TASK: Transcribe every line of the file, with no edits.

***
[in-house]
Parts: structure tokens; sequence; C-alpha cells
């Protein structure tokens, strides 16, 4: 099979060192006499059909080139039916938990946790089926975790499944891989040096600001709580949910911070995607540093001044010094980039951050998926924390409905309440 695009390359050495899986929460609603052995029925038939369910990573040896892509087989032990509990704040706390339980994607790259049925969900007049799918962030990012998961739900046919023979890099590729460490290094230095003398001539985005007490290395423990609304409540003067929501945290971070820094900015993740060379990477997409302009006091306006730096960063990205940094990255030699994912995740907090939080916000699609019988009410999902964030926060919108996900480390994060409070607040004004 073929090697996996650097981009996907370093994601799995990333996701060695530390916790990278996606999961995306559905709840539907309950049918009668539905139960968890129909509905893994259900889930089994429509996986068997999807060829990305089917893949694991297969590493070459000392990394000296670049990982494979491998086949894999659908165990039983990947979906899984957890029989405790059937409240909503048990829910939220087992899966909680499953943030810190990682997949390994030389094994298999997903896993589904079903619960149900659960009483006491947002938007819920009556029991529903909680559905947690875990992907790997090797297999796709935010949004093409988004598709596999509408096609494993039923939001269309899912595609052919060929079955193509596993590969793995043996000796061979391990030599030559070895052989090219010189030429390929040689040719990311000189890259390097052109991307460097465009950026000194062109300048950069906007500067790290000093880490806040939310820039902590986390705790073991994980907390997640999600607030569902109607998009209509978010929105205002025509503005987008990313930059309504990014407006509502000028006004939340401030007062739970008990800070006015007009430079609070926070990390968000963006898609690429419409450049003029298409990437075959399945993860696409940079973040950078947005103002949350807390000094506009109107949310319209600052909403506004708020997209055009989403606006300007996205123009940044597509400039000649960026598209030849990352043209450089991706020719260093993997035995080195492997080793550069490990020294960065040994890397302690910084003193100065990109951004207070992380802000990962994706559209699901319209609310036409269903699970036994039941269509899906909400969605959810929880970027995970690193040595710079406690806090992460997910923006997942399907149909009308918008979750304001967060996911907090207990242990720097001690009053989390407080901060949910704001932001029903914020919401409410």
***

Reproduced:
[in-house]
Parts: structure tokens; sequence; C-alpha cells
């Protein structure tokens, strides 16, 4: 099979060192006499059909080139039916938990946790089926975790499944891989040096600001709580949910911070995607540093001044010094980039951050998926924390409905309440 695009390359050495899986929460609603052995029925038939369910990573040896892509087989032990509990704040706390339980994607790259049925969900007049799918962030990012998961739900046919023979890099590729460490290094230095003398001539985005007490290395423990609304409540003067929501945290971070820094900015993740060379990477997409302009006091306006730096960063990205940094990255030699994912995740907090939080916000699609019988009410999902964030926060919108996900480390994060409070607040004004 073929090697996996650097981009996907370093994601799995990333996701060695530390916790990278996606999961995306559905709840539907309950049918009668539905139960968890129909509905893994259900889930089994429509996986068997999807060829990305089917893949694991297969590493070459000392990394000296670049990982494979491998086949894999659908165990039983990947979906899984957890029989405790059937409240909503048990829910939220087992899966909680499953943030810190990682997949390994030389094994298999997903896993589904079903619960149900659960009483006491947002938007819920009556029991529903909680559905947690875990992907790997090797297999796709935010949004093409988004598709596999509408096609494993039923939001269309899912595609052919060929079955193509596993590969793995043996000796061979391990030599030559070895052989090219010189030429390929040689040719990311000189890259390097052109991307460097465009950026000194062109300048950069906007500067790290000093880490806040939310820039902590986390705790073991994980907390997640999600607030569902109607998009209509978010929105205002025509503005987008990313930059309504990014407006509502000028006004939340401030007062739970008990800070006015007009430079609070926070990390968000963006898609690429419409450049003029298409990437075959399945993860696409940079973040950078947005103002949350807390000094506009109107949310319209600052909403506004708020997209055009989403606006300007996205123009940044597509400039000649960026598209030849990352043209450089991706020719260093993997035995080195492997080793550069490990020294960065040994890397302690910084003193100065990109951004207070992380802000990962994706559209699901319209609310036409269903699970036994039941269509899906909400969605959810929880970027995970690193040595710079406690806090992460997910923006997942399907149909009308918008979750304001967060996911907090207990242990720097001690009053989390407080901060949910704001932001029903914020919401409410």